Cognitive Therapy with Children and Adolescents

Third Edition
A Casebook for Clinical Practice

Edited by Philip C. Kendall

HardcoverPaperbacke-bookprint + e-book
October 25, 2017
ISBN 9781462532162
Price: $68.00
340 Pages
Size: 6" x 9"
October 26, 2017
ISBN 9781462528233
Price: $45.00
340 Pages
Size: 6" x 9"
October 20, 2017
PDF and ePub ?
Price: $45.00
340 Pages
print + e-book
Paperback + e-Book (PDF and ePub) ?
Price: $90.00 $54.00
340 Pages
professor copy Request a free digital professor copy on VitalSource ?
See related items for this product

Anne Marie Albano, PhD, ABPP,is Professor of Medical Psychology in Psychiatry, Director of the Clinic for Anxiety and Related Disorders, and Clinical Director of the Youth Anxiety Center at Columbia University Medical Center/New York Presbyterian Hospital. She is engaged in clinical care and research in the area of internalizing conditions of youth, and in the training of emerging professional psychologists and mental health workers.

Arthur D. Anastopoulos, PhD,is Professor of Human Development and Family Studies at the University of North Carolina at Greensboro, where he also directs a specialty attention-deficit/hyperactivity disorder (ADHD) clinic. Throughout his career, he has maintained clinical and research interests in the assessment and treatment of ADHD across the life span, with a current focus on emerging adults with ADHD who attend college.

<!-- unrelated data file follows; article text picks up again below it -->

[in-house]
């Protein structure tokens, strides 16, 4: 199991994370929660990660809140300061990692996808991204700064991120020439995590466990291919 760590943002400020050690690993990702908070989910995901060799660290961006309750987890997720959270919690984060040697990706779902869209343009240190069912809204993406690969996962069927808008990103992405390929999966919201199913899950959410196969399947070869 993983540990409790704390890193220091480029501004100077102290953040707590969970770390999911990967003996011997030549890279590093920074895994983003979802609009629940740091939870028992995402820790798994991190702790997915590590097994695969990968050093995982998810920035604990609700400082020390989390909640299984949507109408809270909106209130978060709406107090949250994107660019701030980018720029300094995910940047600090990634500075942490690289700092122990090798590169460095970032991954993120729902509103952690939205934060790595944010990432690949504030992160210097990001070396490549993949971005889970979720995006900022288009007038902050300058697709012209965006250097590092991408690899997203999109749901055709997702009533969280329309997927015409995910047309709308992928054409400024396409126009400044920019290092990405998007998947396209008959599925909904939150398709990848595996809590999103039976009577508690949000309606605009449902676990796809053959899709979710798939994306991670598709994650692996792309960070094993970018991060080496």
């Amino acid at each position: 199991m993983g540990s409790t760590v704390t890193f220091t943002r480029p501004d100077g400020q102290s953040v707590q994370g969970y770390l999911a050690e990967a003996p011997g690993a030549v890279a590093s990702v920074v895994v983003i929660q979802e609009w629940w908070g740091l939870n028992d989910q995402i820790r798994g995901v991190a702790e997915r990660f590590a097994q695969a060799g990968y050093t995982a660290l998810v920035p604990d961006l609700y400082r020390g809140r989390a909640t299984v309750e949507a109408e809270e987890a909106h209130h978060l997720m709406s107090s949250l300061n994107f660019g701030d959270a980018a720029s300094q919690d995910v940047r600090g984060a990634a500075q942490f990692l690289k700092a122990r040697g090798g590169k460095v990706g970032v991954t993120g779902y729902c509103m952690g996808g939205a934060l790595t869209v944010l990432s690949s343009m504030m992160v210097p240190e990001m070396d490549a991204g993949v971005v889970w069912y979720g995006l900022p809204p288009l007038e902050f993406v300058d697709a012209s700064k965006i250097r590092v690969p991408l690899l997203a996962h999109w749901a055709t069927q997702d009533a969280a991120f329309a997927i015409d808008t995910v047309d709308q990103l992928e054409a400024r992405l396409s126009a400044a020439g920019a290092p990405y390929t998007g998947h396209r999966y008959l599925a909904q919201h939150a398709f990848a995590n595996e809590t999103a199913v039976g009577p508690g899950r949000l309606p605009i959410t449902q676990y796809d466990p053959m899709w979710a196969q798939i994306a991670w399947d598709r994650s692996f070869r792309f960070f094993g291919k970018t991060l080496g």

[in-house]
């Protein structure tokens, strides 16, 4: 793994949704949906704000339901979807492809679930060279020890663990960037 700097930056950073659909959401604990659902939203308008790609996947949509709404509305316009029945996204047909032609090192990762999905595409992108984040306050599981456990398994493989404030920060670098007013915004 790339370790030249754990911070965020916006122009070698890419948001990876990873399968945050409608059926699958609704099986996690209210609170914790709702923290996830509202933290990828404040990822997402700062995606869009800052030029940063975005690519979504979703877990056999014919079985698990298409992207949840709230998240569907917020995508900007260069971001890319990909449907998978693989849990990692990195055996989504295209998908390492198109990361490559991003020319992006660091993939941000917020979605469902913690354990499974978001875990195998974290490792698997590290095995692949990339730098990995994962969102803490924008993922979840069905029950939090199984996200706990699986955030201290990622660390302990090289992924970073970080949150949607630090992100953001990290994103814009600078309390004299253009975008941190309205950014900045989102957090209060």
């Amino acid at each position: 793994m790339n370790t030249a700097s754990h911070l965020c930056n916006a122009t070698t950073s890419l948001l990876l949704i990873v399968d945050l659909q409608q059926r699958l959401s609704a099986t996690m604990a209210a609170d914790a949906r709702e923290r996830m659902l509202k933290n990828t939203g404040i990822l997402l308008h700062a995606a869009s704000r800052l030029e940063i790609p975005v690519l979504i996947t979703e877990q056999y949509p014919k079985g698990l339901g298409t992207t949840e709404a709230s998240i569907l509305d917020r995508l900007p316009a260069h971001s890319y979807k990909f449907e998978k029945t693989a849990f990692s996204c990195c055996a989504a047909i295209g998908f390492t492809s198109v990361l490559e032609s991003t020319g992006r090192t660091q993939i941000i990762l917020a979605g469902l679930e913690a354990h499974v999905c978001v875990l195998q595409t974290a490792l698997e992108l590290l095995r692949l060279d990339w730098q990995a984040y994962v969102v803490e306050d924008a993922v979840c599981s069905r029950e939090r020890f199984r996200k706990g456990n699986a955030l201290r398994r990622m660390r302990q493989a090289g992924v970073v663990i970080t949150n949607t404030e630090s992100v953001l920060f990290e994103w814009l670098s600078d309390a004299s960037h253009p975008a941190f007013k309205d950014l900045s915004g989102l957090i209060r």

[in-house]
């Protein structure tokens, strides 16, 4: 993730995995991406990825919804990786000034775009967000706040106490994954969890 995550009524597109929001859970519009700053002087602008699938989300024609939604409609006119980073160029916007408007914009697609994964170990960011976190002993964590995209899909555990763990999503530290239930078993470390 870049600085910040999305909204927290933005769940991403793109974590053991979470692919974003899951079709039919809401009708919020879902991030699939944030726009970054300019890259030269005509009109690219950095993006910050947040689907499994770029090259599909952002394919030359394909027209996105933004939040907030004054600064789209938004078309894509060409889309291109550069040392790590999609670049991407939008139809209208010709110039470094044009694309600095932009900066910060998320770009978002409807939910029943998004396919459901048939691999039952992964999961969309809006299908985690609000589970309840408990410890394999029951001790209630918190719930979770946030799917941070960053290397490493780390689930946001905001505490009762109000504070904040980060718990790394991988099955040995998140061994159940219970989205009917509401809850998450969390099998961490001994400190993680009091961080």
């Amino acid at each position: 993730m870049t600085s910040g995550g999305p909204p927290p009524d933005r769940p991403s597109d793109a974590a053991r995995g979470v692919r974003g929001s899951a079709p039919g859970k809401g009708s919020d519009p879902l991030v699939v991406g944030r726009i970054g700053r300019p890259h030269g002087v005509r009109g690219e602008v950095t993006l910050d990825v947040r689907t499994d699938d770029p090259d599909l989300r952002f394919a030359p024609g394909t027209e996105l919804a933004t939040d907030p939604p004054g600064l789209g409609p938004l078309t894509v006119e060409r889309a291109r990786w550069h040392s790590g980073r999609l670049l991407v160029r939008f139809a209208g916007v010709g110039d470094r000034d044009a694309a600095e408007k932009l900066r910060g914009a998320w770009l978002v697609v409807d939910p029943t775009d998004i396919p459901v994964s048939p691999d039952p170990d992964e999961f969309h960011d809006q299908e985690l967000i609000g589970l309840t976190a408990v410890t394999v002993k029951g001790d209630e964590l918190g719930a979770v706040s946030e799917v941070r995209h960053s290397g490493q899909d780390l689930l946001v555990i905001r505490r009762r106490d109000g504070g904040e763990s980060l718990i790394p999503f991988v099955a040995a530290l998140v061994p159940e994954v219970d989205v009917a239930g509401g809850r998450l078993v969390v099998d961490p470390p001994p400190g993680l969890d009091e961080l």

Kristen Anderson, LCSW,is cofounder of the Chicago Center for Evidence Based Treatment and former Clinical Director of the University of Chicago Eating Disorders Program. Her primary research interest is the treatment of eating disorders across the developmental life span and the use of telemedicine in delivering psychotherapy.

Wayne A. Bowers, PhD, ABPP, is Clinical Professor of Psychiatry at the University of Iowa College of Medicine. He is a Fellow in the Academy of Cognitive Therapy and the Academy for Eating Disorders. His areas of interest include using cognitive therapy to treat eating disorders, treatment of severe and enduring eating disorders, and ethical aspects in the care and treatment of eating disorders.

Allison C. Bray, PhD,is a licensed psychologist in the behavioral medicine division at LeBauer Healthcare/Cone Health System in Greensboro, North Carolina. Her clinical and research interests include the assessment and treatment of ADHD and comorbid depression and anxiety in youth and adults.

Rachel Brookland, MS,is a doctoral student at the Philadelphia College of Osteopathic Medicine. She received her master’s degree in mental health counseling from the Philadelphia College of Osteopathic Medicine and is interested in children with generalized anxiety disorder and chronic illnesses.

Simone Budzyn, BA,is a research assistant working with Martin E. Franklin in the Child and Adolescent OCD, Tic, Trich and Anxiety Group (The COTTAGe) at the Perelman School of Medicine at the University of Pennsylvania. Her research and clinical interests are focused on the treatment of anxiety and related issues in sexualand gender-minority youth.